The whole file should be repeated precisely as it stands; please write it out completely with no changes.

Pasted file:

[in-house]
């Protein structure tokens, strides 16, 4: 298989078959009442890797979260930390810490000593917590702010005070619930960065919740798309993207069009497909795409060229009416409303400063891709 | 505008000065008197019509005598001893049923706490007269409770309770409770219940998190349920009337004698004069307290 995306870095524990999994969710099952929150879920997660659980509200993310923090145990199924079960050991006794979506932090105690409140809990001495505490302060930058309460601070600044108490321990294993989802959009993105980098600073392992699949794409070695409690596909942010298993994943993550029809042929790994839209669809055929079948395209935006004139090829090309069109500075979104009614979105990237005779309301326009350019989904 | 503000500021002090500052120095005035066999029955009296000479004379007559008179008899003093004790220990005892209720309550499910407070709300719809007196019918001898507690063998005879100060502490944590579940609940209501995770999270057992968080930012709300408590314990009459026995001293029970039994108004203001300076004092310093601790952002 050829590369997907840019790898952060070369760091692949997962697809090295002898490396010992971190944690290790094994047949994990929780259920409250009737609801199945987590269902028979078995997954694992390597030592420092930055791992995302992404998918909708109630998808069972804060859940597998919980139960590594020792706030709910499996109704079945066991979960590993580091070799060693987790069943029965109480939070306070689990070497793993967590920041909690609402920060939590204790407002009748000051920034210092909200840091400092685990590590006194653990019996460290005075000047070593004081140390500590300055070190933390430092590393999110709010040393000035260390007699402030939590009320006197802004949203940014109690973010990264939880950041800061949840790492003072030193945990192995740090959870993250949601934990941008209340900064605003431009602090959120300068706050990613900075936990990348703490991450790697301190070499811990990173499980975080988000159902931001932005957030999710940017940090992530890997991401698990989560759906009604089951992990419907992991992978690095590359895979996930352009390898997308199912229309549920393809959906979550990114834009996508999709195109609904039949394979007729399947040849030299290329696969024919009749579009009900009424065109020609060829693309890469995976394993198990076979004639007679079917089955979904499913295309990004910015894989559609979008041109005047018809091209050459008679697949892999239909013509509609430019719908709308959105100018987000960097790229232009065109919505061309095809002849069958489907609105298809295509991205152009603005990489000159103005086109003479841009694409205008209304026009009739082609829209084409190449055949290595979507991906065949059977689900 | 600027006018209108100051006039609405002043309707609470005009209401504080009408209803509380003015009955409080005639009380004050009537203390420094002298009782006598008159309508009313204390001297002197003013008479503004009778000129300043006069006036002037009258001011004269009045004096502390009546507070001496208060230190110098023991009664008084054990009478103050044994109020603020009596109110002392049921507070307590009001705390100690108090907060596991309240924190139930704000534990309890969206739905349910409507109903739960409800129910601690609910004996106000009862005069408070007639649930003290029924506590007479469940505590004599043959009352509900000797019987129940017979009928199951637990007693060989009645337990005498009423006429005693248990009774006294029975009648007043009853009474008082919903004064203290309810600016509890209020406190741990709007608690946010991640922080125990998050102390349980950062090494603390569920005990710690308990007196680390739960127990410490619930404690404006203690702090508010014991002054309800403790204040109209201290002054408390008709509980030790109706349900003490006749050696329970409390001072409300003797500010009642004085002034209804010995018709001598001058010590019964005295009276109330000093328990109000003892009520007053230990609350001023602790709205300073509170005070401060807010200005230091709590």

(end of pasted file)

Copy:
[in-house]
């Protein structure tokens, strides 16, 4: 298989078959009442890797979260930390810490000593917590702010005070619930960065919740798309993207069009497909795409060229009416409303400063891709 | 505008000065008197019509005598001893049923706490007269409770309770409770219940998190349920009337004698004069307290 995306870095524990999994969710099952929150879920997660659980509200993310923090145990199924079960050991006794979506932090105690409140809990001495505490302060930058309460601070600044108490321990294993989802959009993105980098600073392992699949794409070695409690596909942010298993994943993550029809042929790994839209669809055929079948395209935006004139090829090309069109500075979104009614979105990237005779309301326009350019989904 | 503000500021002090500052120095005035066999029955009296000479004379007559008179008899003093004790220990005892209720309550499910407070709300719809007196019918001898507690063998005879100060502490944590579940609940209501995770999270057992968080930012709300408590314990009459026995001293029970039994108004203001300076004092310093601790952002 050829590369997907840019790898952060070369760091692949997962697809090295002898490396010992971190944690290790094994047949994990929780259920409250009737609801199945987590269902028979078995997954694992390597030592420092930055791992995302992404998918909708109630998808069972804060859940597998919980139960590594020792706030709910499996109704079945066991979960590993580091070799060693987790069943029965109480939070306070689990070497793993967590920041909690609402920060939590204790407002009748000051920034210092909200840091400092685990590590006194653990019996460290005075000047070593004081140390500590300055070190933390430092590393999110709010040393000035260390007699402030939590009320006197802004949203940014109690973010990264939880950041800061949840790492003072030193945990192995740090959870993250949601934990941008209340900064605003431009602090959120300068706050990613900075936990990348703490991450790697301190070499811990990173499980975080988000159902931001932005957030999710940017940090992530890997991401698990989560759906009604089951992990419907992991992978690095590359895979996930352009390898997308199912229309549920393809959906979550990114834009996508999709195109609904039949394979007729399947040849030299290329696969024919009749579009009900009424065109020609060829693309890469995976394993198990076979004639007679079917089955979904499913295309990004910015894989559609979008041109005047018809091209050459008679697949892999239909013509509609430019719908709308959105100018987000960097790229232009065109919505061309095809002849069958489907609105298809295509991205152009603005990489000159103005086109003479841009694409205008209304026009009739082609829209084409190449055949290595979507991906065949059977689900 | 600027006018209108100051006039609405002043309707609470005009209401504080009408209803509380003015009955409080005639009380004050009537203390420094002298009782006598008159309508009313204390001297002197003013008479503004009778000129300043006069006036002037009258001011004269009045004096502390009546507070001496208060230190110098023991009664008084054990009478103050044994109020603020009596109110002392049921507070307590009001705390100690108090907060596991309240924190139930704000534990309890969206739905349910409507109903739960409800129910601690609910004996106000009862005069408070007639649930003290029924506590007479469940505590004599043959009352509900000797019987129940017979009928199951637990007693060989009645337990005498009423006429005693248990009774006294029975009648007043009853009474008082919903004064203290309810600016509890209020406190741990709007608690946010991640922080125990998050102390349980950062090494603390569920005990710690308990007196680390739960127990410490619930404690404006203690702090508010014991002054309800403790204040109209201290002054408390008709509980030790109706349900003490006749050696329970409390001072409300003797500010009642004085002034209804010995018709001598001058010590019964005295009276109330000093328990109000003892009520007053230990609350001023602790709205300073509170005070401060807010200005230091709590």